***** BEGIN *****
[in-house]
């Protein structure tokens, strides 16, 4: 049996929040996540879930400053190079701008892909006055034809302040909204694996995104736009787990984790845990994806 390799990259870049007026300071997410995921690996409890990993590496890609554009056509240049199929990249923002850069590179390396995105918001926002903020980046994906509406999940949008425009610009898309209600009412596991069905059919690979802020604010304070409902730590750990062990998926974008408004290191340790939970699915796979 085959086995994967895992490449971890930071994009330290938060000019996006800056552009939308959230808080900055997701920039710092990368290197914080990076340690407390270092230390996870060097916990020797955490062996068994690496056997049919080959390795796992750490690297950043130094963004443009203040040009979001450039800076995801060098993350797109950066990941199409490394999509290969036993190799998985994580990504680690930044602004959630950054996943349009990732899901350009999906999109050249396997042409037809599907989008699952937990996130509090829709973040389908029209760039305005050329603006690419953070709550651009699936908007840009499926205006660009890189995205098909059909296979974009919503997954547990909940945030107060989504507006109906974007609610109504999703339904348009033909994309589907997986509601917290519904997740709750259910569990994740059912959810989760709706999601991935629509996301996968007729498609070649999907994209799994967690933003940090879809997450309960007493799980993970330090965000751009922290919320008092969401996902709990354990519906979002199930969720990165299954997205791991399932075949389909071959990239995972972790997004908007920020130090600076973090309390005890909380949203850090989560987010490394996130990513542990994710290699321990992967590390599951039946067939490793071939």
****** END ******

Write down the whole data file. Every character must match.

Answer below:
[in-house]
């Protein structure tokens, strides 16, 4: 049996929040996540879930400053190079701008892909006055034809302040909204694996995104736009787990984790845990994806 390799990259870049007026300071997410995921690996409890990993590496890609554009056509240049199929990249923002850069590179390396995105918001926002903020980046994906509406999940949008425009610009898309209600009412596991069905059919690979802020604010304070409902730590750990062990998926974008408004290191340790939970699915796979 085959086995994967895992490449971890930071994009330290938060000019996006800056552009939308959230808080900055997701920039710092990368290197914080990076340690407390270092230390996870060097916990020797955490062996068994690496056997049919080959390795796992750490690297950043130094963004443009203040040009979001450039800076995801060098993350797109950066990941199409490394999509290969036993190799998985994580990504680690930044602004959630950054996943349009990732899901350009999906999109050249396997042409037809599907989008699952937990996130509090829709973040389908029209760039305005050329603006690419953070709550651009699936908007840009499926205006660009890189995205098909059909296979974009919503997954547990909940945030107060989504507006109906974007609610109504999703339904348009033909994309589907997986509601917290519904997740709750259910569990994740059912959810989760709706999601991935629509996301996968007729498609070649999907994209799994967690933003940090879809997450309960007493799980993970330090965000751009922290919320008092969401996902709990354990519906979002199930969720990165299954997205791991399932075949389909071959990239995972972790997004908007920020130090600076973090309390005890909380949203850090989560987010490394996130990513542990994710290699321990992967590390599951039946067939490793071939």